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Document Type:Latin Dissertation
Language of Document:English
Record Number:53620
Doc. No:TL23574
Call number:‭3245282‬
Main Entry:Godfrey O. Ovwigho
Title & Author:Leadership practices of primary and secondary schools' leaders in NigeriaGodfrey O. Ovwigho
College:Capella University
Date:2007
Degree:Ph.D.
student score:2007
Page No:193
Abstract:This research study investigated the leadership practices of primary and secondary schools leaders in Nigeria. In investigating the leadership practices of primary and secondary schools leaders in Nigeria, the Leadership Practices Inventory (LPI) instrument (LPI-Self and LPI-Observer) and demographic questionnaire were used to collect data from primary and secondary schools leaders and teachers. The data collected were analyzed based on the five leadership practices identified by Kouzes and Posner, which were: challenging the process; inspiring a shared vision; enabling others to act; modeling the way; and encouraging the heart. The LPI instrument and demographic questionnaire were administered to 50 primary school leaders and 50 secondary school leaders and teachers that were randomly selected. Out of this sample population, 27 primary school leaders and 171 teachers and 24 secondary school leaders and 237 teachers participated. In investigating the leadership practices of primary and secondary schools leaders in Nigeria, 9 research questions and 5 hypotheses were developed, analyzed and tested. The research questions and hypotheses were analyzed using LPI scoring software, LPI normative scale and SPSS®. Descriptive and inferential statistics [t-tests & ANOVAs] were used to analyze data collected. The findings from this research were: primary school leaders moderately practiced encouraging the heart, inspiring a shared vision and modeling the way while secondary school leaders moderately practiced encouraging the heart, enabling others to act and challenging the process; the leadership practices of primary school leaders differed significantly from the leadership practices of secondary school leaders in challenging the process, inspiring a shared vision and modeling the way; primary and secondary schools leadership practices differed significantly by age groups in challenging the process, enabling others to act, and encouraging the heart; primary and secondary schools leadership practices differed significantly by gender; educational qualifications; and numbers of years in school system.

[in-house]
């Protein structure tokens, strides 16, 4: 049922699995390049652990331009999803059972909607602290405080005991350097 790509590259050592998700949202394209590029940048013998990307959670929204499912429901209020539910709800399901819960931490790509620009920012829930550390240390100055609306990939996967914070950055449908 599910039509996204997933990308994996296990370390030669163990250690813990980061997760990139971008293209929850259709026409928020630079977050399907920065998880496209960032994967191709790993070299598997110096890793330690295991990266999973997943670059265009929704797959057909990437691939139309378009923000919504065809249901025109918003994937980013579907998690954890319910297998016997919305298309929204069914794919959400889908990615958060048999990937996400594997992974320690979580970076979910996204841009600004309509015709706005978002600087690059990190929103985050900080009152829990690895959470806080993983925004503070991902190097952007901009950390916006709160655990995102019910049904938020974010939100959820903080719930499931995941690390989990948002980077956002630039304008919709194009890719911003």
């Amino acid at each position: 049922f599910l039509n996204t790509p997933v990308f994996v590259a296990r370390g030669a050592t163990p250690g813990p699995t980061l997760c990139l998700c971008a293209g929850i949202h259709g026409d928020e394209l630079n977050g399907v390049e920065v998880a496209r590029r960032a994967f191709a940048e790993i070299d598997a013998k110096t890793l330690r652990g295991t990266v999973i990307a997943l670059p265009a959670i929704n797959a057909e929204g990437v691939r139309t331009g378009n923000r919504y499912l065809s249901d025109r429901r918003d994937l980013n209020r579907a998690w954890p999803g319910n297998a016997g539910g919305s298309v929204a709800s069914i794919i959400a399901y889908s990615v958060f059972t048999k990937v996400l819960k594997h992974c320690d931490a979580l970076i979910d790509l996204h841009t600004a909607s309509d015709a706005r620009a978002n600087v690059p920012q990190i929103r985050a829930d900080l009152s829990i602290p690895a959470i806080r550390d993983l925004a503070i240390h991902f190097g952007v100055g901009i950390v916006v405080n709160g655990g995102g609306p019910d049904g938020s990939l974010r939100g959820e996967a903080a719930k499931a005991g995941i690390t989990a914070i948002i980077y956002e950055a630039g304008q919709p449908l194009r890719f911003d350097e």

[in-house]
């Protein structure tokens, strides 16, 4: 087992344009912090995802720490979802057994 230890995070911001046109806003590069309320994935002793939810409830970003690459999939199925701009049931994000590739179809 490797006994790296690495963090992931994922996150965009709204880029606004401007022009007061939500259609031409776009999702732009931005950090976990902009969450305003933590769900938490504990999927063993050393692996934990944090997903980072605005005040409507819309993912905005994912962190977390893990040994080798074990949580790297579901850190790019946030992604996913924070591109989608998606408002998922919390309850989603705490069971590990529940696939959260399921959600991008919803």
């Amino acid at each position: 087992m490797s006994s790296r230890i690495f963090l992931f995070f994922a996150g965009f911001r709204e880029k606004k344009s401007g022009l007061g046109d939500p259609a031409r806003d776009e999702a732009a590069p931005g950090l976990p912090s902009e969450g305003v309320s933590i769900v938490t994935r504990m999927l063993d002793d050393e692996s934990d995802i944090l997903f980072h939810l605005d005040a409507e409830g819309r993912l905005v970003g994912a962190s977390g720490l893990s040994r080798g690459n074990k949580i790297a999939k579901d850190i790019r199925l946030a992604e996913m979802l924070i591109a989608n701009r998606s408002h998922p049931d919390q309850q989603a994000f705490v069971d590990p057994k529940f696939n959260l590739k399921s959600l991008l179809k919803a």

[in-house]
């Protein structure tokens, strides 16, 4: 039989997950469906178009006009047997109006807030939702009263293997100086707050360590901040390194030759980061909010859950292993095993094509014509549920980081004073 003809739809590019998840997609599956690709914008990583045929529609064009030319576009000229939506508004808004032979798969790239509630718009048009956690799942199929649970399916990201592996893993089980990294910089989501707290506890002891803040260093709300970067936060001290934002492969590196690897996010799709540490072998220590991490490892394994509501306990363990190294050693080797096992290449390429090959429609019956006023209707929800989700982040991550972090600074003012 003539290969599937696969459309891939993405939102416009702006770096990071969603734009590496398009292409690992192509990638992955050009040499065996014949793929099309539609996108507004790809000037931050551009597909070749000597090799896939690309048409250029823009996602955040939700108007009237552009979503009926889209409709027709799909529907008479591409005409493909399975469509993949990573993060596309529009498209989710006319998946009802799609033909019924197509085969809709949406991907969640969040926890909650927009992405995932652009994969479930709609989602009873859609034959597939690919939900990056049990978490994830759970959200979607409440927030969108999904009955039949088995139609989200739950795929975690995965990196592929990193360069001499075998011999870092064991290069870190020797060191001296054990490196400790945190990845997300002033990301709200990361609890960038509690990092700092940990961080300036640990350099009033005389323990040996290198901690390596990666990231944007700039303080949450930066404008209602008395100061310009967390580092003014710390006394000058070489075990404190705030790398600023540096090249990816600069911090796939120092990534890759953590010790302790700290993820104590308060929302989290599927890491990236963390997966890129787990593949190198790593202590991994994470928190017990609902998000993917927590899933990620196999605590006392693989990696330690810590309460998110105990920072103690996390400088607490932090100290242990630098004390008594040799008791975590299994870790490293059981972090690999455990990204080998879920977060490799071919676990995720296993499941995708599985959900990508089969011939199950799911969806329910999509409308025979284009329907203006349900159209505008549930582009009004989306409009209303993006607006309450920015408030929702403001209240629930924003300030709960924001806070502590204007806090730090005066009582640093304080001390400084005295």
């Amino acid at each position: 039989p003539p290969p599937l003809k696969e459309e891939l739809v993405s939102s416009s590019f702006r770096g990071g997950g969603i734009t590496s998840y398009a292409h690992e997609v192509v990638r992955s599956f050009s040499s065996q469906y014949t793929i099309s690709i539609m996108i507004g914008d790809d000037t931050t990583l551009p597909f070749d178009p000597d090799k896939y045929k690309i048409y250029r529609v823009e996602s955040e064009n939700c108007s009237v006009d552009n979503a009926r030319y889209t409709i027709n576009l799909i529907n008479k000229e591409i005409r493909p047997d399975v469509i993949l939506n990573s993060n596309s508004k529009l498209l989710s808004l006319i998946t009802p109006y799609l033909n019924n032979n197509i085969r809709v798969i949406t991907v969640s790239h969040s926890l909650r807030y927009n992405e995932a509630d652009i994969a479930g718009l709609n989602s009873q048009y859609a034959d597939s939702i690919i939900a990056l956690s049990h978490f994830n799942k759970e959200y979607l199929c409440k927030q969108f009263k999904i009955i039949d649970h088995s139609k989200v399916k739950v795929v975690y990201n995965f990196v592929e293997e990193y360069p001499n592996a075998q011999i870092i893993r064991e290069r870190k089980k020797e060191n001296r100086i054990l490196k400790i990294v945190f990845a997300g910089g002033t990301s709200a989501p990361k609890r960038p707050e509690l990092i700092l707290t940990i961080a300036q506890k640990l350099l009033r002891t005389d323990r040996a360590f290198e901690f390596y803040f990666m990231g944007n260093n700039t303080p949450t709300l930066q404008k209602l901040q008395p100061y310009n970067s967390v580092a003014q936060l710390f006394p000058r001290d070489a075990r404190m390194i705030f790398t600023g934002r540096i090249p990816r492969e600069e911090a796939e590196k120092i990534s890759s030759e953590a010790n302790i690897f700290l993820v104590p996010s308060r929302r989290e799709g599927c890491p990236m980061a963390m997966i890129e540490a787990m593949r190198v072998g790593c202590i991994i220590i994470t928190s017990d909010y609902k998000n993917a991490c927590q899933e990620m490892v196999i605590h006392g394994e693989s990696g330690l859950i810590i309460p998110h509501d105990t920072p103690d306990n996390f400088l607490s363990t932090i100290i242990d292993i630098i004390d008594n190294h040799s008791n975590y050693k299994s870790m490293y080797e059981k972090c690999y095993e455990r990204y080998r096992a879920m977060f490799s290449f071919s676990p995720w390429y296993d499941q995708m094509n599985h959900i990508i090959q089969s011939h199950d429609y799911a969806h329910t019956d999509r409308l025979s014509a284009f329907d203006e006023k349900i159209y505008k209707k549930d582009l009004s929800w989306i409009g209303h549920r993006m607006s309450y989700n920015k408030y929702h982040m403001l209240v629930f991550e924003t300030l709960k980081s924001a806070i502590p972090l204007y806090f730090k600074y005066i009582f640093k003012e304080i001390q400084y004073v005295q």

Subject:Education; Leadership; Nigeria; Primary schools; Secondary schools; School administration; 0514:School administration
Added Entry:T. M. Lacey, Kathleen
Added Entry:Capella University